His gun and the police saved him. It later transpired that the child had drowned in a well. Still the venerate gossips would not relent.
As you read this Mojafela has a modest life with a fairly profitable business. Those who were laughing at him are either working for him or wallowing in poverty.

The point is not that there is money in selling knickers. Rather, it is that Mojalefa created his own employment and he wasn’t ashamed of his new trade. From a down-on-his-luck miner to a mini-brief seller to a successful grocery store owner.

Muckraker was reminded of Mojalefa after seeing the bile spewed against Lerata Pekane, the PS of the Ministry of Small Business Development.
The trigger was a decent interview he gave to the Public Eye, one of only three newspapers in this country (if you are reading these words then you are glued to one of those three. The other has a quarrelsome history with this one you are reading).

Pekane was pilloried for days on social media after he allegedly said “being unemployed is a choice”. The insults came from all directions, the learned, pseudo-analysts, the usual noisemakers and certified idiots.

The common thread in the insults was that Pekane was getting haughty and too big for his shoes because he had attained a position of power. Muckraker will not address those innuendos because she does not know Pekane very well.

What she knows for sure, though, is that the man did not say “being unemployed is a choice”. That was the headline of the story. His actual words were: “In a sense being unemployed is a choice”.

You don’t need to have gone through Grade Three to understand that those statements have different meanings. He qualified his statement by prefixing it with “In a sense”.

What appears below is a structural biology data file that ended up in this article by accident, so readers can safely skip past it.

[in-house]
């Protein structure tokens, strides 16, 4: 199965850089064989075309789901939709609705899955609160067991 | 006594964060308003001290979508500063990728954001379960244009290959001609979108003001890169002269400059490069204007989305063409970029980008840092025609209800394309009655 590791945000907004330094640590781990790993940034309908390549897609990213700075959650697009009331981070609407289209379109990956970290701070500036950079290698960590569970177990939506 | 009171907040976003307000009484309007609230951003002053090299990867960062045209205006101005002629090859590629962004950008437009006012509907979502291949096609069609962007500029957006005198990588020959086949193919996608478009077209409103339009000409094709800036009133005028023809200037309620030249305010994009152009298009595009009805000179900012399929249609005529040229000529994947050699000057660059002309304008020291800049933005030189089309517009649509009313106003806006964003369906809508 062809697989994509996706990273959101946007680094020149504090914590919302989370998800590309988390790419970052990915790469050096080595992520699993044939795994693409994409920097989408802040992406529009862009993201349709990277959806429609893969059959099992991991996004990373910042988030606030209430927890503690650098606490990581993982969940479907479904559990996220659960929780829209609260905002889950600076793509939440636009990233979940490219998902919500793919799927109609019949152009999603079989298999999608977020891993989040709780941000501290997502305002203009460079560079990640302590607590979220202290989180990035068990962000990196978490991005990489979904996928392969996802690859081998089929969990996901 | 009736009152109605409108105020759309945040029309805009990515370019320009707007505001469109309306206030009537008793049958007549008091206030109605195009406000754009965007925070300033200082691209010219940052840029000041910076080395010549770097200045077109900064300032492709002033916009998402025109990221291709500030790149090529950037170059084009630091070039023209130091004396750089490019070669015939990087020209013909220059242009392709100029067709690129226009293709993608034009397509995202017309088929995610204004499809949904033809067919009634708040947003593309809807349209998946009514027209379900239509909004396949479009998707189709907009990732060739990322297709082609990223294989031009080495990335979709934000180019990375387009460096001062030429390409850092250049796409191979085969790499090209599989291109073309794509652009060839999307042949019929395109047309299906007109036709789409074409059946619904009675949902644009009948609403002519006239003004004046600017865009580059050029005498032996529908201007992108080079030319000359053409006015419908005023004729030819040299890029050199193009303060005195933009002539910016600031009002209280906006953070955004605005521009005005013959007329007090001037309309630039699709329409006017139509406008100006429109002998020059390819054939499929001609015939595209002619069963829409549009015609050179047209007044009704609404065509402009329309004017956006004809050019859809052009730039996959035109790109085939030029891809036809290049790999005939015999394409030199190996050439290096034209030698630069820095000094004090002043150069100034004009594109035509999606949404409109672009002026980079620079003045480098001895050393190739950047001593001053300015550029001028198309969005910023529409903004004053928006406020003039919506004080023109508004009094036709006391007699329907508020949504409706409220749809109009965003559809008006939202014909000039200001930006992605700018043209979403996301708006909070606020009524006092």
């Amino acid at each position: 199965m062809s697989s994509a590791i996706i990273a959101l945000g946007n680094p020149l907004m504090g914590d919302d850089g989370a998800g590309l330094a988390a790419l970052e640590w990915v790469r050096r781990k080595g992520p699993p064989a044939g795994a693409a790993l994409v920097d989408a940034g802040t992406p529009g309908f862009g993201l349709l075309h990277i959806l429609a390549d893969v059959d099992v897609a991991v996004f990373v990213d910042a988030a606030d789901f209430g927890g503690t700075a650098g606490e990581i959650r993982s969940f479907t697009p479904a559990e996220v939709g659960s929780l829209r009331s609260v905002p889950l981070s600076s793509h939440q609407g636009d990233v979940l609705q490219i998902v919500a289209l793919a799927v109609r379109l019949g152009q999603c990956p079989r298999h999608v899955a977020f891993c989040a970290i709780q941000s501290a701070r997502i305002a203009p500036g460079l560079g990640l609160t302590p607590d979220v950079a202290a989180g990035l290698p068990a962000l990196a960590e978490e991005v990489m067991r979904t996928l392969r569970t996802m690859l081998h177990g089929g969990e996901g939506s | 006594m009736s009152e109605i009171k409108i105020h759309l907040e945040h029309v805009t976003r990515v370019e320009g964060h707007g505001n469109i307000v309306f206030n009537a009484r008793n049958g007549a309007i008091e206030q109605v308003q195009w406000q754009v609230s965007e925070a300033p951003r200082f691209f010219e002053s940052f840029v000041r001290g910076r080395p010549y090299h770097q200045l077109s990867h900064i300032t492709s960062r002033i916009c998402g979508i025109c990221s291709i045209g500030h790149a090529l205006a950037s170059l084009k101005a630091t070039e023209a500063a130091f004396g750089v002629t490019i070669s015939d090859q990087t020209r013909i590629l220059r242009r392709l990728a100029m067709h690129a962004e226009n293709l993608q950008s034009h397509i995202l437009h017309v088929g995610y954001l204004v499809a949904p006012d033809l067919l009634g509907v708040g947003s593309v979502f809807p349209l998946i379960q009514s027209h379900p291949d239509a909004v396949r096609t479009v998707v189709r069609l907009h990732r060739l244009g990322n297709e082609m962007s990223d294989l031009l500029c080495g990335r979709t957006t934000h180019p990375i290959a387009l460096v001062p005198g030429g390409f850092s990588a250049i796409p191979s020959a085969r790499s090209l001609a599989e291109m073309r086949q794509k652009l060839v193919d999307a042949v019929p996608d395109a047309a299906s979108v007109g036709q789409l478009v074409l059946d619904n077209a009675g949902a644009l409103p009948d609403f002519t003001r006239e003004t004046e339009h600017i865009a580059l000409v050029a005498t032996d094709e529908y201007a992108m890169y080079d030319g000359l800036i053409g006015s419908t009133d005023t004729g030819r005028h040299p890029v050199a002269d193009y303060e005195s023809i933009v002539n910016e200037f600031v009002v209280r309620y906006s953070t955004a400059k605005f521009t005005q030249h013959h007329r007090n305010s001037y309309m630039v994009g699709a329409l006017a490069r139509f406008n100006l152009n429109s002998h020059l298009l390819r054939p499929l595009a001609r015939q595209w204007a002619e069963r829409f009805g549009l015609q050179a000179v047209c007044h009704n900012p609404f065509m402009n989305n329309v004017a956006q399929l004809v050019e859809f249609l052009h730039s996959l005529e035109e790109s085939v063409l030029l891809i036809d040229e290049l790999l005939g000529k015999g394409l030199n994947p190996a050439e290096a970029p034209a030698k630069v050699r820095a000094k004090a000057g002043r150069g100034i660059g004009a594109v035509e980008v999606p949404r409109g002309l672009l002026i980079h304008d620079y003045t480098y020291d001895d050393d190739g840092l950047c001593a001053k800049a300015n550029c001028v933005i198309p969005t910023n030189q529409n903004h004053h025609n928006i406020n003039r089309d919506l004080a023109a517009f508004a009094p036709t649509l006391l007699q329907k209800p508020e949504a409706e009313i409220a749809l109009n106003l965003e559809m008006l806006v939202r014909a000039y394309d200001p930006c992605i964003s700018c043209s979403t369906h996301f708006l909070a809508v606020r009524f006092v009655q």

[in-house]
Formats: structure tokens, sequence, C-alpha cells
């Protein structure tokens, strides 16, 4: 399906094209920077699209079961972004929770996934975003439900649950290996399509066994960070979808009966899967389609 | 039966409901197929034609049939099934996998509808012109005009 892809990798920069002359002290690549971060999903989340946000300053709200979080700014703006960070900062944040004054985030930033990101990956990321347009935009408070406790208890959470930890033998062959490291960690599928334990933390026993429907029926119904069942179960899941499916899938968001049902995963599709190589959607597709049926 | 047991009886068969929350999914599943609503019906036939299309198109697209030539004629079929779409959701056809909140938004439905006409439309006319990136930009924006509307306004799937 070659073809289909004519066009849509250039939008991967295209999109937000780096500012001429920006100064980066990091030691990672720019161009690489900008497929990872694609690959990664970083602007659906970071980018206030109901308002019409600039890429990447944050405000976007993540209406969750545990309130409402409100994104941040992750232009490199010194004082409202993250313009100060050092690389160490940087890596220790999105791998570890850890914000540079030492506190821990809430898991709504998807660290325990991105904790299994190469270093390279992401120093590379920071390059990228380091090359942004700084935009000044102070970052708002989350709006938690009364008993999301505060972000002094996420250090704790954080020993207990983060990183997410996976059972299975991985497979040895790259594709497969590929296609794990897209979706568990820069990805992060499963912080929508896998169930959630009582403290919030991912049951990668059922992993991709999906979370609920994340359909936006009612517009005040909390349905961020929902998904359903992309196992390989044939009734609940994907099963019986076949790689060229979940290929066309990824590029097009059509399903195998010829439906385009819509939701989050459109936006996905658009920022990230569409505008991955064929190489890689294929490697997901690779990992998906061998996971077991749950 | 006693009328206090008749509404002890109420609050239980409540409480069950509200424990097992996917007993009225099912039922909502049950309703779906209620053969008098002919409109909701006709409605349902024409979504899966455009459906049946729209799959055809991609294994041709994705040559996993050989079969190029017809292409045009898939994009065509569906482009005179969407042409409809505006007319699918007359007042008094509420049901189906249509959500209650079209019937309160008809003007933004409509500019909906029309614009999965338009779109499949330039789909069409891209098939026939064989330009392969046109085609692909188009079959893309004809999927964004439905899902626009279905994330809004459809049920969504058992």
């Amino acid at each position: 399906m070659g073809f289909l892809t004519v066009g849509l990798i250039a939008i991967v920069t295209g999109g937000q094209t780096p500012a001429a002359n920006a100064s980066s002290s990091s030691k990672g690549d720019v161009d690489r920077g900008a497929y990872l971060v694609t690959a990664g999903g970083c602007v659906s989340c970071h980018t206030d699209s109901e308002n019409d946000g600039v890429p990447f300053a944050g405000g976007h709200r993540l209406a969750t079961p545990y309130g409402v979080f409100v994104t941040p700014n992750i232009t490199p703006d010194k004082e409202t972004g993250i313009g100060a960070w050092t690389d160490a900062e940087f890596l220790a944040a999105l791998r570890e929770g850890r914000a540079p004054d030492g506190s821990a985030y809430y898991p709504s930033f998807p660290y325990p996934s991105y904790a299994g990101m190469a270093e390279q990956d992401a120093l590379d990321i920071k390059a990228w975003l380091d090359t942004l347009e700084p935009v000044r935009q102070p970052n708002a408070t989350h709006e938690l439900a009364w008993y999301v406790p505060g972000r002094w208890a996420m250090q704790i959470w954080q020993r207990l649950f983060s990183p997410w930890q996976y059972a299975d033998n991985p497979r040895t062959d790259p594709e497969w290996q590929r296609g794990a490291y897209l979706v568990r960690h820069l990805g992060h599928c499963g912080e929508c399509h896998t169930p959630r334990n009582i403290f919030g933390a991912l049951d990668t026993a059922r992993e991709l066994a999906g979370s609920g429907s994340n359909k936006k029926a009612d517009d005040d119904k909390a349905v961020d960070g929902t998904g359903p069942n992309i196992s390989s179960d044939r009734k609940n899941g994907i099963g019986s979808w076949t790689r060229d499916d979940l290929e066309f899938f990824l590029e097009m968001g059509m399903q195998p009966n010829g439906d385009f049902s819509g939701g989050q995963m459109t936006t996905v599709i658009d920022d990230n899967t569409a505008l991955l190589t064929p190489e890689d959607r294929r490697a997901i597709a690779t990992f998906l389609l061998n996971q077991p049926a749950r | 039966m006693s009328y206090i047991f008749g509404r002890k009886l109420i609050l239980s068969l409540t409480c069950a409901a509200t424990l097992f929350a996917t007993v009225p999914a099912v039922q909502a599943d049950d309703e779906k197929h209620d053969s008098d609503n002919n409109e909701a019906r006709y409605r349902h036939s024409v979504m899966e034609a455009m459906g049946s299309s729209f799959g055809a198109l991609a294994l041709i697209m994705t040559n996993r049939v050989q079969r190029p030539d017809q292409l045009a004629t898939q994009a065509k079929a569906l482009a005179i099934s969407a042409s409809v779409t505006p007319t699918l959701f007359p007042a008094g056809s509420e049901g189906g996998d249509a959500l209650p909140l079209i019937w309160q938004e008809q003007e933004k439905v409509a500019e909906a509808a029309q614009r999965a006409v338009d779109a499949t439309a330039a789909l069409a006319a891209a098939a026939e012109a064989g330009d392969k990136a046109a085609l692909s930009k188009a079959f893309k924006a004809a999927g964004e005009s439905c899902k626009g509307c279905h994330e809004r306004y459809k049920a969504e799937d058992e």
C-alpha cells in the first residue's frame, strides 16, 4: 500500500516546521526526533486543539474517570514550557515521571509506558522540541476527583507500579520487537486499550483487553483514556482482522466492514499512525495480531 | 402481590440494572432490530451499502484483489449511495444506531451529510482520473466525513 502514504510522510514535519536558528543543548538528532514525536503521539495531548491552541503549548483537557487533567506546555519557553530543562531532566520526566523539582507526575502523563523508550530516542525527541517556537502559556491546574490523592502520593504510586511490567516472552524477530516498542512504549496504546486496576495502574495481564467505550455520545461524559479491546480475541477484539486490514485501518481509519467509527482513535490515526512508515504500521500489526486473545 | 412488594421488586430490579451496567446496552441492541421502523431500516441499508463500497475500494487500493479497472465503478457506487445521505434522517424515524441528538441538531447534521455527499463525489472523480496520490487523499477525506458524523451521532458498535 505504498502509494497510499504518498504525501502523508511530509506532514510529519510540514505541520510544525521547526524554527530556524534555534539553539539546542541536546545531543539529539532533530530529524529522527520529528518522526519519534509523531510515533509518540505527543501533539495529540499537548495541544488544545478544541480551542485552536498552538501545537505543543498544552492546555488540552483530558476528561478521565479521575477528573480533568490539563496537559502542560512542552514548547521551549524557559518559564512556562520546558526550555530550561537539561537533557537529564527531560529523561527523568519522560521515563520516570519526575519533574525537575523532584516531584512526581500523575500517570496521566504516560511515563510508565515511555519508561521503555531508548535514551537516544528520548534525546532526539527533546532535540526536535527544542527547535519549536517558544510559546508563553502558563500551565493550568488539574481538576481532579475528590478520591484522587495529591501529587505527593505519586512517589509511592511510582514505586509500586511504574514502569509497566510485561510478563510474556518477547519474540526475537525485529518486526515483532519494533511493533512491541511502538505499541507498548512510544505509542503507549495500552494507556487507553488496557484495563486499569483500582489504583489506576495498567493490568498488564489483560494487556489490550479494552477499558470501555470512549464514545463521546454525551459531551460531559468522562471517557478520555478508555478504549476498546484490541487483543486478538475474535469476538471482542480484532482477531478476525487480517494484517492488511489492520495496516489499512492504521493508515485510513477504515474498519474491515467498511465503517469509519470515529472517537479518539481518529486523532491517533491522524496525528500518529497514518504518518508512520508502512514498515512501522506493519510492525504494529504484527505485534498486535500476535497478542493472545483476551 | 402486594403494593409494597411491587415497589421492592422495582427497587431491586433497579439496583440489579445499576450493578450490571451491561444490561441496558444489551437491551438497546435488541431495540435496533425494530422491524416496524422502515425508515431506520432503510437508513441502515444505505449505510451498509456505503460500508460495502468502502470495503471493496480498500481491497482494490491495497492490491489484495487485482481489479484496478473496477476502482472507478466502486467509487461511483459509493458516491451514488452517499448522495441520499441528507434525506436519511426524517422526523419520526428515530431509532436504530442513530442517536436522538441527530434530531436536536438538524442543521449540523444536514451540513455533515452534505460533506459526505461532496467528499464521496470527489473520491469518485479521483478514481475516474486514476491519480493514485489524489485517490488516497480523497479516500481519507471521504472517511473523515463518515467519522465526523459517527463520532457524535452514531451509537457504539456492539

But he did not end there. He substantiated the statement by using himself as an example.
“It is quite interesting that when I started working I was hired in an accounting firm in year 2000 but I had clients of my own besides my job who I would attend to after working hours during weekends. Since then, to this day, I still have my own private clients apart from this work.”
So there you have it, Pekane contextualised his statement. Read it without a malicious mind and you see that at its pith is a wise message to the young people of this country.

But that context did not stop the social media battalion from pelting him with insults. Those invectives are still raining on Pekane even when it is clear someone twisted his words to manufacture brouhaha.

Pekane didn’t start this fire some people are now dancing around in a trance like some natives skipped by modernity.
His only crime was to arrange his words in a way that leaves them open to manipulation by some empty heads that happen to have enough internet bundles to play with.

Instead of using the bundles to revise their Grade Three English lessons they are perambulating the internet, a molamu in the left hand and a can of paraffin on the right.

Had they read the whole interview they would have noticed that there is much to learn from what Pekane was saying. In these days of social media people don’t read to understand but to merely pick a sound bite to plonk on their walls.

But let’s assume, without admitting, that Pekane indeed said “being employed is a choice” as the garrulous ones want us to believe. Muckraker would not have qualms with that statement because it is true.